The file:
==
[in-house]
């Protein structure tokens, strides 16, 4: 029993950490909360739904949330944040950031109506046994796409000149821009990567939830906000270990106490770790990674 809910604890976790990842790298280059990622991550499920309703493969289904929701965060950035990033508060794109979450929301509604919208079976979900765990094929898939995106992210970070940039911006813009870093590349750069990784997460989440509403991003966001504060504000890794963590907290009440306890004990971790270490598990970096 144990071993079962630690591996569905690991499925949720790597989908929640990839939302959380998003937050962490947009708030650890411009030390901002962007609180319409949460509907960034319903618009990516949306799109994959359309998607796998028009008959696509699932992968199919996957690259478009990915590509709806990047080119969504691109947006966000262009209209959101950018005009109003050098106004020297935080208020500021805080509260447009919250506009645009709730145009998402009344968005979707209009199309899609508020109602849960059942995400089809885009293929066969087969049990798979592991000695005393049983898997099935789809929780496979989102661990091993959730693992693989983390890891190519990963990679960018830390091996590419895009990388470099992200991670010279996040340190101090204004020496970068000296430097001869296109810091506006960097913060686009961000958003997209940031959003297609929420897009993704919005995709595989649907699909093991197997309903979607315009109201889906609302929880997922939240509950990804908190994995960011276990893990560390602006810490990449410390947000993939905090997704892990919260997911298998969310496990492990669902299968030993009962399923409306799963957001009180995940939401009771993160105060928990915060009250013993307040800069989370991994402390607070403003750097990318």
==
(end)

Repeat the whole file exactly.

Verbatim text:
[in-house]
């Protein structure tokens, strides 16, 4: 029993950490909360739904949330944040950031109506046994796409000149821009990567939830906000270990106490770790990674 809910604890976790990842790298280059990622991550499920309703493969289904929701965060950035990033508060794109979450929301509604919208079976979900765990094929898939995106992210970070940039911006813009870093590349750069990784997460989440509403991003966001504060504000890794963590907290009440306890004990971790270490598990970096 144990071993079962630690591996569905690991499925949720790597989908929640990839939302959380998003937050962490947009708030650890411009030390901002962007609180319409949460509907960034319903618009990516949306799109994959359309998607796998028009008959696509699932992968199919996957690259478009990915590509709806990047080119969504691109947006966000262009209209959101950018005009109003050098106004020297935080208020500021805080509260447009919250506009645009709730145009998402009344968005979707209009199309899609508020109602849960059942995400089809885009293929066969087969049990798979592991000695005393049983898997099935789809929780496979989102661990091993959730693992693989983390890891190519990963990679960018830390091996590419895009990388470099992200991670010279996040340190101090204004020496970068000296430097001869296109810091506006960097913060686009961000958003997209940031959003297609929420897009993704919005995709595989649907699909093991197997309903979607315009109201889906609302929880997922939240509950990804908190994995960011276990893990560390602006810490990449410390947000993939905090997704892990919260997911298998969310496990492990669902299968030993009962399923409306799963957001009180995940939401009771993160105060928990915060009250013993307040800069989370991994402390607070403003750097990318």